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First Published 10 September 2010, Last Updated 10 September 2010

Nell Leyshon, the first woman playwright to have a play staged at Shakespeare’s Globe, takes as her subject matter the Bethleham hospital, otherwise known as Bedlam, in the mid-18th century.

At times it is bedlam on the Globe’s stage in Leyshon’s mostly comic play. Of course there is nothing funny about the treatment received by those locked up in what would have then been called a lunatic asylum. In this pre-psychiatry era, doctors treated the mentally ill with leeches, blood-letting, laxatives and cold baths. Meanwhile the general public were invited to pay one penny to come and jeer at the inmates, and given a stick to poke them with. At one point a character in Bedlam, a doctor, gives thanks that they have “moved on from feeding our patients roasted mouse” as if the new treatment meted out is an improvement on the past.

Thankfully, most of the humour in Leyshon’s play comes at the expense of the ‘sane’ characters. Those in the asylum, mostly women, are portrayed as sympathetic victims at the mercy of the system, but those on the outside – particularly the men – receive short shrift from Leyshon. Dr Carew (Jason Baughan), the hospital’s chief doctor, and Laurence (Sam Crane), a foppish poet who becomes entranced by one of the patients, are both portrayed as narcissistic fools who deserve their ultimate comeuppance. Indeed what Leyshon has cleverly managed to do is depict the rife sexism of the times while making the men who dish it out come across as complete idiots.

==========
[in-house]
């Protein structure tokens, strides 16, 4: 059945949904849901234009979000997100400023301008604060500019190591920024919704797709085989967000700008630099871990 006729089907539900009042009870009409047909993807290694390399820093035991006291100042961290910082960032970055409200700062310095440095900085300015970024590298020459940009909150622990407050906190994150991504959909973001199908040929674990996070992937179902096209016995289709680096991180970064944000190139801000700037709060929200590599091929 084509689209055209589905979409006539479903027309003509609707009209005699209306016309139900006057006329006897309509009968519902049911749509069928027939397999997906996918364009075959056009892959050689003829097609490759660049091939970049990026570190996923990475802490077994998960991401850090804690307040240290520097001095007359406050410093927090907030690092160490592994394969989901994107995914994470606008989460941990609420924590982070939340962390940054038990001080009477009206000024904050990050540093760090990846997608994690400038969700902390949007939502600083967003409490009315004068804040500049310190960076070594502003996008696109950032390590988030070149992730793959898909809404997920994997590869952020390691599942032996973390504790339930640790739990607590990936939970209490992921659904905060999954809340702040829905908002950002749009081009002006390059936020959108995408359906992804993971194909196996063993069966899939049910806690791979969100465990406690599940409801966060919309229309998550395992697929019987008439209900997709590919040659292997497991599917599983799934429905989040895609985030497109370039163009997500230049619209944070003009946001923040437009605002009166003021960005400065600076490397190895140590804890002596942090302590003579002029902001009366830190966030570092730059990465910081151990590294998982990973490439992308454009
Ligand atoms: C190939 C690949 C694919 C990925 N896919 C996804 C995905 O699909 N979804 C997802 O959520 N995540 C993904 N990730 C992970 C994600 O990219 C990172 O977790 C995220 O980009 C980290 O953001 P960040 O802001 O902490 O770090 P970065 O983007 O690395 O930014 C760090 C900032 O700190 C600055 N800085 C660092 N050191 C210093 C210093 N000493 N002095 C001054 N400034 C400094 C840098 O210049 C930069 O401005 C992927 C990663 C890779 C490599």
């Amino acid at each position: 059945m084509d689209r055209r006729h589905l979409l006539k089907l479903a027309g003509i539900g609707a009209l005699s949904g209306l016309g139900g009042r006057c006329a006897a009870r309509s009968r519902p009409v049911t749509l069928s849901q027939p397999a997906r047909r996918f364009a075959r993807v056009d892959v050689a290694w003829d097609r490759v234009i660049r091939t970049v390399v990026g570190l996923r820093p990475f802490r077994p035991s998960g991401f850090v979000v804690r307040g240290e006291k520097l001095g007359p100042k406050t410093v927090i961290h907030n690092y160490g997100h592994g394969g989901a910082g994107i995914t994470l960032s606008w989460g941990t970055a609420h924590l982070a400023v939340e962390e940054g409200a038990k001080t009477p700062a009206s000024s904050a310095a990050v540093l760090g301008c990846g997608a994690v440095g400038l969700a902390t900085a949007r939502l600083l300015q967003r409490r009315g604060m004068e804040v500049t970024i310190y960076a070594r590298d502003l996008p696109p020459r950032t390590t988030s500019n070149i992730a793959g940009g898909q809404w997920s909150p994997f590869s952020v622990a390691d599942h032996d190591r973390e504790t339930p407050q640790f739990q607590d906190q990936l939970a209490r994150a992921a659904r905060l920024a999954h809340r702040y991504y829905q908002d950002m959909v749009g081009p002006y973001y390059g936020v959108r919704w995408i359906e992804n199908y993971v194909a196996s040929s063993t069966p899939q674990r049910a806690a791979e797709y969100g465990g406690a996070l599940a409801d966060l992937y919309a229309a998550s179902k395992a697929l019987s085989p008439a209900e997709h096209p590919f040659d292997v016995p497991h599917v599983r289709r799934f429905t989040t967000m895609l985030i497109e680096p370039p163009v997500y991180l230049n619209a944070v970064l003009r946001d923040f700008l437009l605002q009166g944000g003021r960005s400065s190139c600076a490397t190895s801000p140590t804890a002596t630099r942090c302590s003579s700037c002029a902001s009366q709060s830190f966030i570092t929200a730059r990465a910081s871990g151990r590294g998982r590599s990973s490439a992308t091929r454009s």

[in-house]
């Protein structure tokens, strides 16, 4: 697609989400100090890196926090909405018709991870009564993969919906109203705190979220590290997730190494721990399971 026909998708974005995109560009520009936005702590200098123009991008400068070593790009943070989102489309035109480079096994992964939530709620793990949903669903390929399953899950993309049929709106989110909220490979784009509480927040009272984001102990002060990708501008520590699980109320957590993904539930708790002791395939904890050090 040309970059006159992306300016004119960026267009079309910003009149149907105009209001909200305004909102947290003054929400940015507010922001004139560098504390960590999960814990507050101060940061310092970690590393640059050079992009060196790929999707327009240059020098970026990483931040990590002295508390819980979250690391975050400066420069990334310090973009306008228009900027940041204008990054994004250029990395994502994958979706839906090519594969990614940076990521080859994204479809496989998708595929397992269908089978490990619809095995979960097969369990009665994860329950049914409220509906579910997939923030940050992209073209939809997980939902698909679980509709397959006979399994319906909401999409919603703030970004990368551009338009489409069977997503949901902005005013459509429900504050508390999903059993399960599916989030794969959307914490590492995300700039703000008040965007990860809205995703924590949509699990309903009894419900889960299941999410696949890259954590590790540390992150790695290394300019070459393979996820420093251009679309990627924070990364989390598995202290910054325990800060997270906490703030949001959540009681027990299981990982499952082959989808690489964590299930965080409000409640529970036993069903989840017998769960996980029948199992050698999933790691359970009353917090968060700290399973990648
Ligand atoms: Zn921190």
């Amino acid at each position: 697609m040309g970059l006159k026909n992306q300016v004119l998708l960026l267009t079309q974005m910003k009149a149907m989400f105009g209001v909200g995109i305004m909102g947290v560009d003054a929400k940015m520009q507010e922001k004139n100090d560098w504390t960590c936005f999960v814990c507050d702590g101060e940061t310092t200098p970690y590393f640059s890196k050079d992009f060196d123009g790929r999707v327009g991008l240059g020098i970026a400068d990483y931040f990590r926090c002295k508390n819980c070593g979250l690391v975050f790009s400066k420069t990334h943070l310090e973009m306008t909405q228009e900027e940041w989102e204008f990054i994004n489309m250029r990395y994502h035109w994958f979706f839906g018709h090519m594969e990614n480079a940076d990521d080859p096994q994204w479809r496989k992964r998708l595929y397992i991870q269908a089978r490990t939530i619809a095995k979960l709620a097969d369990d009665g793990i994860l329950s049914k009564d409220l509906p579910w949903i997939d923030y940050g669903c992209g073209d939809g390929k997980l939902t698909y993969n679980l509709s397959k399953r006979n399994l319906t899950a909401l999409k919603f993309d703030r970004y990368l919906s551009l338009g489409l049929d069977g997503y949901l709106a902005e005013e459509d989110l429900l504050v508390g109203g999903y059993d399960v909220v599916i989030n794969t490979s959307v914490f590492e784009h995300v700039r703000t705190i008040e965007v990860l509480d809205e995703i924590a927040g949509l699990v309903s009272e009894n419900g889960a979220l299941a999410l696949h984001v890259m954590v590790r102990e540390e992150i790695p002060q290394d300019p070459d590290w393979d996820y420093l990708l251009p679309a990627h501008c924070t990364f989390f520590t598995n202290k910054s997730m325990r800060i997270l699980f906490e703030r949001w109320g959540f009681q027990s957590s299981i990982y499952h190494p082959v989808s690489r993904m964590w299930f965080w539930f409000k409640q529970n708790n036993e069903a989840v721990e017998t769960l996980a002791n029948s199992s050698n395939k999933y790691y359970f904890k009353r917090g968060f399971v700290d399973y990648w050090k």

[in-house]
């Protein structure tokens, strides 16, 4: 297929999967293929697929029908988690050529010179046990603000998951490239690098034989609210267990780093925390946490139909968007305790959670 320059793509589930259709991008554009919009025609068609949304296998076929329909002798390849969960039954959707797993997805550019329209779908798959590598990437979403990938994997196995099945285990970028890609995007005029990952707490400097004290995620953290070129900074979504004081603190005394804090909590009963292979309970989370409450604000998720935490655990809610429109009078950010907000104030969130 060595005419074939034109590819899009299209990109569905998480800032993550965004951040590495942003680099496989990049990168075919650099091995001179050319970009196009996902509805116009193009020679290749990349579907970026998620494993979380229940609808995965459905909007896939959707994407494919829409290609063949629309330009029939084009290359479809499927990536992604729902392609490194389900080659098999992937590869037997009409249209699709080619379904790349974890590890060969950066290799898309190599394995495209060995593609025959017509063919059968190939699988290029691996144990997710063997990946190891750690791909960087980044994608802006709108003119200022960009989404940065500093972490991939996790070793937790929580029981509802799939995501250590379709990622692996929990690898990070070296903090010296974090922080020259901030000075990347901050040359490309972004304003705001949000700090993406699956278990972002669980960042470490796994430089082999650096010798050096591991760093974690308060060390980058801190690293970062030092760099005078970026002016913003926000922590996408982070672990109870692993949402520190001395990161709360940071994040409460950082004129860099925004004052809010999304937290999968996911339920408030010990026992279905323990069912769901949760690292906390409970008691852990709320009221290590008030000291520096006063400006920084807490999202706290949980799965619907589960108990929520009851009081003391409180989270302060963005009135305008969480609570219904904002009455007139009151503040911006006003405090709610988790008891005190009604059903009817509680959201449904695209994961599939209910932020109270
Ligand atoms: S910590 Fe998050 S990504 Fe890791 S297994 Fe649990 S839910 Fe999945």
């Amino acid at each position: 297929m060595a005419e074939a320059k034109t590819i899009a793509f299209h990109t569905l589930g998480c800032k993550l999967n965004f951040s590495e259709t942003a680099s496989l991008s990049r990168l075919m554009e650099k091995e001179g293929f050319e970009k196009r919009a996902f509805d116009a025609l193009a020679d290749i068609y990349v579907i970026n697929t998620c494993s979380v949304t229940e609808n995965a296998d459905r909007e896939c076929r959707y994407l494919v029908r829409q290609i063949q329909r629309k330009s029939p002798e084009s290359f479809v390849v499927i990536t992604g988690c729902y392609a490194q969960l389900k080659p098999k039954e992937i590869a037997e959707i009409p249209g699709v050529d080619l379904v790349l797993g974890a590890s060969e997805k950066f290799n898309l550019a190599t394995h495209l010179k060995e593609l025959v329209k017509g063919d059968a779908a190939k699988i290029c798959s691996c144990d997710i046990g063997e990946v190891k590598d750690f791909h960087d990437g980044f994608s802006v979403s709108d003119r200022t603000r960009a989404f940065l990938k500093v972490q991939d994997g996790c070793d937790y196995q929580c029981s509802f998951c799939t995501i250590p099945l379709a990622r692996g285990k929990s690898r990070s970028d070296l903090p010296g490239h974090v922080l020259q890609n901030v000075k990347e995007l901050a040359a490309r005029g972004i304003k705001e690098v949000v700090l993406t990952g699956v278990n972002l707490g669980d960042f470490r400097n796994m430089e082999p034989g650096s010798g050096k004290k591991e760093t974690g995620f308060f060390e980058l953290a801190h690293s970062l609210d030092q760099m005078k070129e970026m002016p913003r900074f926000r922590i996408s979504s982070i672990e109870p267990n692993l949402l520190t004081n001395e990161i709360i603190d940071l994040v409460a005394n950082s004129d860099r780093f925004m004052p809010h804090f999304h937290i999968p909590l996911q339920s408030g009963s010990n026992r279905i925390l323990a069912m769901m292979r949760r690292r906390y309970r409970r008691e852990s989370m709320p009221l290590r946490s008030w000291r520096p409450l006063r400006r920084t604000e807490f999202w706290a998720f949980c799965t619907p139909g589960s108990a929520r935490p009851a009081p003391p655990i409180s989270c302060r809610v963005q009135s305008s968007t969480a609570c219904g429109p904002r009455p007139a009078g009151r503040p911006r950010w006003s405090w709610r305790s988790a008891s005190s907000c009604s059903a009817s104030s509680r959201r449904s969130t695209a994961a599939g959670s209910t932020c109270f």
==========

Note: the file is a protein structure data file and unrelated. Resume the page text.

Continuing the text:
But what of the story? There is no one principal narrative; rather, Leyshon’s play is a series of vignettes which come together to portray life in and around the hospital. As well as the inmates, we meet the hospital workers who bleed the patients and mop the floor, we see the visitors coming to laugh at the patients, and we witness the impossibility of proving yourself sane if you are incarcerated in an asylum. These scenes are interwoven around the individual stories of many characters, including buxom, bawdy gin-seller Phyllis (a vibrant Ella Smith) and Carew’s dignified wife, who must take charge when her husband succumbs to drunkenness and a “gentleman’s illness”.

Leyshon also gives ample opportunity for audience participation, occasionally descending into farce. The play begins with a punch-up among the groundlings, later a man is pulled from the audience to help demonstrate treatments on stage, and at one point an unlucky few receive the contents of a bed pan on their heads.

Like the visitors who pay 1p to poke a stick at the patients, in watching Bedlam we have become the voyeurs. We can laugh at it now, and Leyshon invites us to, but the laughter is balanced by a reminder of how things once were and how far we have thankfully come since then.



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